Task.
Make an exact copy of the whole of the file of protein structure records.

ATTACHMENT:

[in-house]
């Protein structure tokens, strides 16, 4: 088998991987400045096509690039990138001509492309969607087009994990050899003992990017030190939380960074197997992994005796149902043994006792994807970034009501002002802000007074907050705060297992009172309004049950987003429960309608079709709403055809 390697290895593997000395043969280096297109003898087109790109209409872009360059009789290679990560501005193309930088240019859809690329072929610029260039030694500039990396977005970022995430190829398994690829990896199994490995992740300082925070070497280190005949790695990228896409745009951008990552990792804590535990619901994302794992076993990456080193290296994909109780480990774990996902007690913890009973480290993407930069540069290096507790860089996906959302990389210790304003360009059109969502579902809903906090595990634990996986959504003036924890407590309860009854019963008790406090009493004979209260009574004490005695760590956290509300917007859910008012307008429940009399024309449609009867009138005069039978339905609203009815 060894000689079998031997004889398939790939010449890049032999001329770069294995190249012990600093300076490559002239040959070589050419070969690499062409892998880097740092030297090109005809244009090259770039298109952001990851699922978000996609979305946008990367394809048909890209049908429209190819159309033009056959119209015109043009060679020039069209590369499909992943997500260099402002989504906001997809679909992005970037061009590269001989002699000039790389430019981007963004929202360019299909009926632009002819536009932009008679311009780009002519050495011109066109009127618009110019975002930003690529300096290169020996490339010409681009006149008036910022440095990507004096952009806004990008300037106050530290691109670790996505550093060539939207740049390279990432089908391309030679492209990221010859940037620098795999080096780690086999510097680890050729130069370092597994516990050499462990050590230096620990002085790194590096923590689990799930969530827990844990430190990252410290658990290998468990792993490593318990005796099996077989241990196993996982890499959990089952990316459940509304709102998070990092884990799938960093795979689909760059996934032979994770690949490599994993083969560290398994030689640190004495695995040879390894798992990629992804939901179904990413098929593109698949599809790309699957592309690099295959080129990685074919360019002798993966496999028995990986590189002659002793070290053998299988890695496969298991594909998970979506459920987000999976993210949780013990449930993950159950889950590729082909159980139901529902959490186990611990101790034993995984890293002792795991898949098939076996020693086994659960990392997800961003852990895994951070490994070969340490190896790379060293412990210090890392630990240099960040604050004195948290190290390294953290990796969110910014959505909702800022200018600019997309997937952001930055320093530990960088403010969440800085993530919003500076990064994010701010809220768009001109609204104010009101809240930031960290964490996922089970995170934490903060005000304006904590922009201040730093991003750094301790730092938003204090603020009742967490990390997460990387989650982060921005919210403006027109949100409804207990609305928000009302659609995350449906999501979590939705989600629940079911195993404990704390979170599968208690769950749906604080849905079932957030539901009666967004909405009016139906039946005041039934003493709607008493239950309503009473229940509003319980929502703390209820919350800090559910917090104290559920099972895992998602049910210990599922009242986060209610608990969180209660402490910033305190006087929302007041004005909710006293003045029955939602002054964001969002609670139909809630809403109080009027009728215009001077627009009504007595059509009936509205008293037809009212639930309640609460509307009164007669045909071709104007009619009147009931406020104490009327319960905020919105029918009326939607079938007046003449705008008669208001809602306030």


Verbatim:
[in-house]
């Protein structure tokens, strides 16, 4: 088998991987400045096509690039990138001509492309969607087009994990050899003992990017030190939380960074197997992994005796149902043994006792994807970034009501002002802000007074907050705060297992009172309004049950987003429960309608079709709403055809 390697290895593997000395043969280096297109003898087109790109209409872009360059009789290679990560501005193309930088240019859809690329072929610029260039030694500039990396977005970022995430190829398994690829990896199994490995992740300082925070070497280190005949790695990228896409745009951008990552990792804590535990619901994302794992076993990456080193290296994909109780480990774990996902007690913890009973480290993407930069540069290096507790860089996906959302990389210790304003360009059109969502579902809903906090595990634990996986959504003036924890407590309860009854019963008790406090009493004979209260009574004490005695760590956290509300917007859910008012307008429940009399024309449609009867009138005069039978339905609203009815 060894000689079998031997004889398939790939010449890049032999001329770069294995190249012990600093300076490559002239040959070589050419070969690499062409892998880097740092030297090109005809244009090259770039298109952001990851699922978000996609979305946008990367394809048909890209049908429209190819159309033009056959119209015109043009060679020039069209590369499909992943997500260099402002989504906001997809679909992005970037061009590269001989002699000039790389430019981007963004929202360019299909009926632009002819536009932009008679311009780009002519050495011109066109009127618009110019975002930003690529300096290169020996490339010409681009006149008036910022440095990507004096952009806004990008300037106050530290691109670790996505550093060539939207740049390279990432089908391309030679492209990221010859940037620098795999080096780690086999510097680890050729130069370092597994516990050499462990050590230096620990002085790194590096923590689990799930969530827990844990430190990252410290658990290998468990792993490593318990005796099996077989241990196993996982890499959990089952990316459940509304709102998070990092884990799938960093795979689909760059996934032979994770690949490599994993083969560290398994030689640190004495695995040879390894798992990629992804939901179904990413098929593109698949599809790309699957592309690099295959080129990685074919360019002798993966496999028995990986590189002659002793070290053998299988890695496969298991594909998970979506459920987000999976993210949780013990449930993950159950889950590729082909159980139901529902959490186990611990101790034993995984890293002792795991898949098939076996020693086994659960990392997800961003852990895994951070490994070969340490190896790379060293412990210090890392630990240099960040604050004195948290190290390294953290990796969110910014959505909702800022200018600019997309997937952001930055320093530990960088403010969440800085993530919003500076990064994010701010809220768009001109609204104010009101809240930031960290964490996922089970995170934490903060005000304006904590922009201040730093991003750094301790730092938003204090603020009742967490990390997460990387989650982060921005919210403006027109949100409804207990609305928000009302659609995350449906999501979590939705989600629940079911195993404990704390979170599968208690769950749906604080849905079932957030539901009666967004909405009016139906039946005041039934003493709607008493239950309503009473229940509003319980929502703390209820919350800090559910917090104290559920099972895992998602049910210990599922009242986060209610608990969180209660402490910033305190006087929302007041004005909710006293003045029955939602002054964001969002609670139909809630809403109080009027009728215009001077627009009504007595059509009936509205008293037809009212639930309640609460509307009164007669045909071709104007009619009147009931406020104490009327319960905020919105029918009326939607079938007046003449705008008669208001809602306030």